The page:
This article has been expanded with more information about the two companies and their corporate histories.
DTS has entered into an agreement to acquire iBiquity Digital Corp. for $172 million.
IBiquity is the developer of HD Radio technology, which is the basis of in-band digital radio transmissions in the United States and in some other countries.
“DTS expects to finance the transaction through a combination of cash on hand and debt,” the company said.
The transaction is expected to close later this year and is subject to closing conditions. iBiquity is a privately held company based in Columbia, Md., with approximately 120 employees. After closing, Bob Struble will continue to lead the HD Radio business for DTS.
In making the announcement, DTS stated, “iBiquity has very successfully driven penetration of HD Radio technology in the North American automotive OEM market. Every one of the 36 major auto brands serving the U.S. market offers HD Radio technology on some of their vehicles, many as standard equipment. The company’s technology was built into approximately 35% of cars sold in the U.S. in 2014, and DTS expects the majority of North American vehicles to come equipped with HD Radio technology over time. The combination is also expected to provide opportunities for additional geographic, service and technology expansion.”
The announcement was made by Jon Kirchner, chairman and CEO of DTS, and Bob Struble, president and CEO of iBiquity. Struble called DTS “a like-minded partner” and said “our employees and customers, who will benefit from the additional scale and enhanced resources of a larger collective company.”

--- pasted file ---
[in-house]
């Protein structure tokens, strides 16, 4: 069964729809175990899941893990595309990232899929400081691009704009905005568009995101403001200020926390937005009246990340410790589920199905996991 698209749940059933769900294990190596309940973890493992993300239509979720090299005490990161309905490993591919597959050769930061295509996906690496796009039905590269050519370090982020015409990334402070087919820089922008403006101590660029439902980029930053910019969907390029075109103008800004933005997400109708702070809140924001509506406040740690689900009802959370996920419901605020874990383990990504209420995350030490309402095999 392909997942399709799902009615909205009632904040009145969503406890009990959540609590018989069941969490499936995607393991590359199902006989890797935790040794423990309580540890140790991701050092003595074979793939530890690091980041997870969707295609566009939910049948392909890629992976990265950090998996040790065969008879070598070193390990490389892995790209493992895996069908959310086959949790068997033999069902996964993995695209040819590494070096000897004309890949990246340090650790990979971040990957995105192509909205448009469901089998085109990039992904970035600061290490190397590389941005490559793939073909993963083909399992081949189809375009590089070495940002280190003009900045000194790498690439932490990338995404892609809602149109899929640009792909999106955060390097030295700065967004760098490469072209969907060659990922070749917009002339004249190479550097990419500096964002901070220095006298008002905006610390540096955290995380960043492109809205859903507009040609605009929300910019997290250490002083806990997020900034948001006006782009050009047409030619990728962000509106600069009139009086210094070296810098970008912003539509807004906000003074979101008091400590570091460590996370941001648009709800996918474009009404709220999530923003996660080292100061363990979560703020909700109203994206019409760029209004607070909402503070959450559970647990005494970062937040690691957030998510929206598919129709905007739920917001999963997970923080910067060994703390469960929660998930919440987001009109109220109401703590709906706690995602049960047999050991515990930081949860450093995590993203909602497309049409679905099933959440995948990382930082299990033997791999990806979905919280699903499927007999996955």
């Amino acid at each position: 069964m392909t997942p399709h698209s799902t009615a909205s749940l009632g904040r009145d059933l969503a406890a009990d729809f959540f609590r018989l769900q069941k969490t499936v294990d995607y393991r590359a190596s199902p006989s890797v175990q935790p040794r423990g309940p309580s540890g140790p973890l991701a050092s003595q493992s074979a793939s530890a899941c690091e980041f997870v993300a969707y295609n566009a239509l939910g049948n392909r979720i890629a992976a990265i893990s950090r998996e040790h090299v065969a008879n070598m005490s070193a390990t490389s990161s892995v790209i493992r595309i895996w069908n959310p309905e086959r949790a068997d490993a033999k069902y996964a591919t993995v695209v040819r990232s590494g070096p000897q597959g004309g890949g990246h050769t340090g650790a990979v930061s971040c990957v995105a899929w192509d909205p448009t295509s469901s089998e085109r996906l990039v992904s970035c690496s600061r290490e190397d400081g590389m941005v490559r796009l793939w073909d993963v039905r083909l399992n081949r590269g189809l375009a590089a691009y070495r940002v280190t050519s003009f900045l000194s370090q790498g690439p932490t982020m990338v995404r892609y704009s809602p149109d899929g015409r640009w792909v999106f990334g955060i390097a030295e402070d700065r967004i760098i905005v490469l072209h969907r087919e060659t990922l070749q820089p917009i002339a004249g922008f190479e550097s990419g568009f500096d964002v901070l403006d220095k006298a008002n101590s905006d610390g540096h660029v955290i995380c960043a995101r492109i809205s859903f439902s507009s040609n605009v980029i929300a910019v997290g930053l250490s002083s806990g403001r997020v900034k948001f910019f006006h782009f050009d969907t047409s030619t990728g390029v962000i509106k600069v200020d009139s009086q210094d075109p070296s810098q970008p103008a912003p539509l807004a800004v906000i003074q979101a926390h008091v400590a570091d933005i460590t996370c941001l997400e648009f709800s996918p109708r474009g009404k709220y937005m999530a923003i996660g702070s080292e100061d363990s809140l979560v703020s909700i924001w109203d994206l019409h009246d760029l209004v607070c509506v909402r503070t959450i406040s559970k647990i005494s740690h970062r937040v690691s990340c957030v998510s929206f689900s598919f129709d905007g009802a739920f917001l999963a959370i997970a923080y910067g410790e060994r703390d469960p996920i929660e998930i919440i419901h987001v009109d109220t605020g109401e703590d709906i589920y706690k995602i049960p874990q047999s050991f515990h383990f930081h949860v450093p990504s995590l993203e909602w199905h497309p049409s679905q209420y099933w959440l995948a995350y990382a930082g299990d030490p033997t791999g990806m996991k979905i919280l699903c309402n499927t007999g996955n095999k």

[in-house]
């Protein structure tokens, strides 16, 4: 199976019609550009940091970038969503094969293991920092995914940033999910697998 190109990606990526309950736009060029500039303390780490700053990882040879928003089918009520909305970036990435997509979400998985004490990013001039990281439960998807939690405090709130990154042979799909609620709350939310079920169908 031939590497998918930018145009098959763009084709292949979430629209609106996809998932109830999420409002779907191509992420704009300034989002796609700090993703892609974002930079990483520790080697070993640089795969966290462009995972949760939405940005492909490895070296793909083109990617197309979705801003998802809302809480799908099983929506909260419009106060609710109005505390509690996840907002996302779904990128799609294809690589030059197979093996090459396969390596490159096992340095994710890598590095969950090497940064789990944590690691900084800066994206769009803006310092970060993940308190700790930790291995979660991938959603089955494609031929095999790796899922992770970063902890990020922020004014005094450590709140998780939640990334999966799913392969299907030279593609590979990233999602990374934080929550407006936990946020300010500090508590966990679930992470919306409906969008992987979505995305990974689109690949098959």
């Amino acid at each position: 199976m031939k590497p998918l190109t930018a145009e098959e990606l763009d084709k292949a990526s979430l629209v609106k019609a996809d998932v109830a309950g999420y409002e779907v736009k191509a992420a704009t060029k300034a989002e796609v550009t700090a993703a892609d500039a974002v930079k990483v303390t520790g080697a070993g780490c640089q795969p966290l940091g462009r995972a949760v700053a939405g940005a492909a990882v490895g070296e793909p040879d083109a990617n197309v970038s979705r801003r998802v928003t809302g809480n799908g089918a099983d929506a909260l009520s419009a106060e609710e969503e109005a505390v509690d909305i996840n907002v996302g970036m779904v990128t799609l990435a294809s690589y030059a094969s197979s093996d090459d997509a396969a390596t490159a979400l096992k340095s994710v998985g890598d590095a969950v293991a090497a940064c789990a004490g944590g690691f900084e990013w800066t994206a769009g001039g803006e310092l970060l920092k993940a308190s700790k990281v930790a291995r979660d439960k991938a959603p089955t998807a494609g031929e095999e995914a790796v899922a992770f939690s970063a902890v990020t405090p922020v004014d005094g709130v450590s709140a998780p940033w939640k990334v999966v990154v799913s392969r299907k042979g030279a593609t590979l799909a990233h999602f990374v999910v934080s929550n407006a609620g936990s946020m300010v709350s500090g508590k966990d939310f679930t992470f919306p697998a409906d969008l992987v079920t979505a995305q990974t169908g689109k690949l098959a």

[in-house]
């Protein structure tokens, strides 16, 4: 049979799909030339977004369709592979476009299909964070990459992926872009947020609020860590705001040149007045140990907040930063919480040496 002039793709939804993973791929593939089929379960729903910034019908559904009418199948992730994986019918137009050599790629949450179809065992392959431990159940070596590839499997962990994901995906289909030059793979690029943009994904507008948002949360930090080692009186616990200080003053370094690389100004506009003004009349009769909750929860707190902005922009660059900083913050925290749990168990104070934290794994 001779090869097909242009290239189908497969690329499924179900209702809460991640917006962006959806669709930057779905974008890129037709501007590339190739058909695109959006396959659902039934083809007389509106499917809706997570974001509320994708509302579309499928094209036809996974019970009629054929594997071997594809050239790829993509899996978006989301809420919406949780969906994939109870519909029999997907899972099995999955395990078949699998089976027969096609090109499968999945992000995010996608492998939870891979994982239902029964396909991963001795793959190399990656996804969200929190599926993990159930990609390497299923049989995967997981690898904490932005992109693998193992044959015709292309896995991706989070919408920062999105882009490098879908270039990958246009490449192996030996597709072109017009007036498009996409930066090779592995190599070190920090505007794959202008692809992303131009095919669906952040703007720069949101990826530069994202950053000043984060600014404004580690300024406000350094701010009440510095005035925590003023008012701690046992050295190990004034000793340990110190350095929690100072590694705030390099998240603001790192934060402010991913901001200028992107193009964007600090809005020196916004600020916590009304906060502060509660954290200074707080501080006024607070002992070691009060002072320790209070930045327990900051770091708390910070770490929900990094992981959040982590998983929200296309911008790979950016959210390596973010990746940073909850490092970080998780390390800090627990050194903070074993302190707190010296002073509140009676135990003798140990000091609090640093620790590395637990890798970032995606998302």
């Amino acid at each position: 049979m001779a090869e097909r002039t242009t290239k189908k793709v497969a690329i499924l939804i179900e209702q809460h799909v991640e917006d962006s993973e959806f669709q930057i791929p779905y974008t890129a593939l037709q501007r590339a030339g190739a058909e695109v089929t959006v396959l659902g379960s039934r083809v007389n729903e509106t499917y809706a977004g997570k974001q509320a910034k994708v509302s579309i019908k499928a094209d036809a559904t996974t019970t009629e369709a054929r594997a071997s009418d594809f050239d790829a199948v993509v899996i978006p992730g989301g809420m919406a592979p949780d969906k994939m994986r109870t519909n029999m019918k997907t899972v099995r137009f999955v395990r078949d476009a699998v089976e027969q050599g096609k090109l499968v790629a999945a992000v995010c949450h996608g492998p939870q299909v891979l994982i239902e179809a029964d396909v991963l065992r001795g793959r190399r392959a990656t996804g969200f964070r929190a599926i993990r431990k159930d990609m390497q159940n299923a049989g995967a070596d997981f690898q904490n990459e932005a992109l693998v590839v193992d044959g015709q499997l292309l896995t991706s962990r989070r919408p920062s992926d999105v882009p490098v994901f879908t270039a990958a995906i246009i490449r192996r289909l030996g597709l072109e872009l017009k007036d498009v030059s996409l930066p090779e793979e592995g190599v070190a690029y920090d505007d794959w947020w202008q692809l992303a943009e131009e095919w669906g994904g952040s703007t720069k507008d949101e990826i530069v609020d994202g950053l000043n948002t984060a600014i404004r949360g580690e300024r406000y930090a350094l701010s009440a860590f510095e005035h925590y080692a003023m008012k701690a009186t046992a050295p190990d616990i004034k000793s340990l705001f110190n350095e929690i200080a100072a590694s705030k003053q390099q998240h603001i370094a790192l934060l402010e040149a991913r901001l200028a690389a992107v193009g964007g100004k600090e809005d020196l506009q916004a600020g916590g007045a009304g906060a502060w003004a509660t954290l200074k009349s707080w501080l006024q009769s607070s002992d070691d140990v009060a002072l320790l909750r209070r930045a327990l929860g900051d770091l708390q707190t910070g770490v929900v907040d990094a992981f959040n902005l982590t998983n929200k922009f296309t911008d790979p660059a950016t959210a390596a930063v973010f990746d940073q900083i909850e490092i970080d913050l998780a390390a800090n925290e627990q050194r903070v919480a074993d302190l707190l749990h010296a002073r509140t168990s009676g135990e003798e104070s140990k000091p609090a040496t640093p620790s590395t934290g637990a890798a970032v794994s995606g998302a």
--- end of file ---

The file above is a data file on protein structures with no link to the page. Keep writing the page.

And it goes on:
According to a corporate history, DTS was founded in 1990 by entrepreneur/scientist Terry Beard and has its roots in the world of sound for motion pictures, dating to the installation of DTS playback systems in theaters in the days of “Jurassic Park.” Film studios use its multi-channel digital sound. The company got into consumer products with a scalable digital audio architecture called DTS Coherent Acoustics, used in home theater and car audio products, video games and other systems. In 2000, the company began selling DTS hardware and software encoders to content providers. Recording artists, producers and engineers use its multi-channel sound technology.
In 2012, DTS acquired SRS Labs, which makes audio processing and enhancement, as RW reported then. Corporate headquarters are in Calabasas, Calif. And licensing operations in Limerick, Ireland.
IBiquity Digital has its roots in efforts by commercial U.S. broadcasters to explore digital in the late 1980s and early 1990s. CBS, Gannett, and Westinghouse formed USA Digital Radio in 1991; it used an in-band on-channel (IBOC) approach, which was marketed as a way for radio stations to move toward digital on their existing spectrum and on their own timeframe via a “hybrid” approach in which digital and analog signals coexist (until such time as the industry might choose to turn off analog, if ever).
USADR became a separate company in 1998, with backing from 15 broadcast groups; according to a company history, two years later it secured $40 million in additional funding from strategic partners and venture capital firms (see timetable of its early corporate development, right, in an image from the iBiquity website). It later merged with Lucent Digital Radio in 2000, forming iBiquity Digital Corp.
Its HD Radio technology has been controversial within radio over the years, and most of its penetration has been in the FM dial, with only partial uptake among U.S. broadcasters; the AM efforts were sidetracked by interference problems, especially at night. But the technology also has brought multicast channels to FM broadcasters and provided a data capacity that backers say adds to the radio platform’s appeal. In recent years, iBiquity has focused its marketing efforts on growing the number of vehicles that have HD Radio receivers, seeking to make the technology as standard as possible in the car environment.
Struble Says DTS Brings Stable, Long-Term Ownership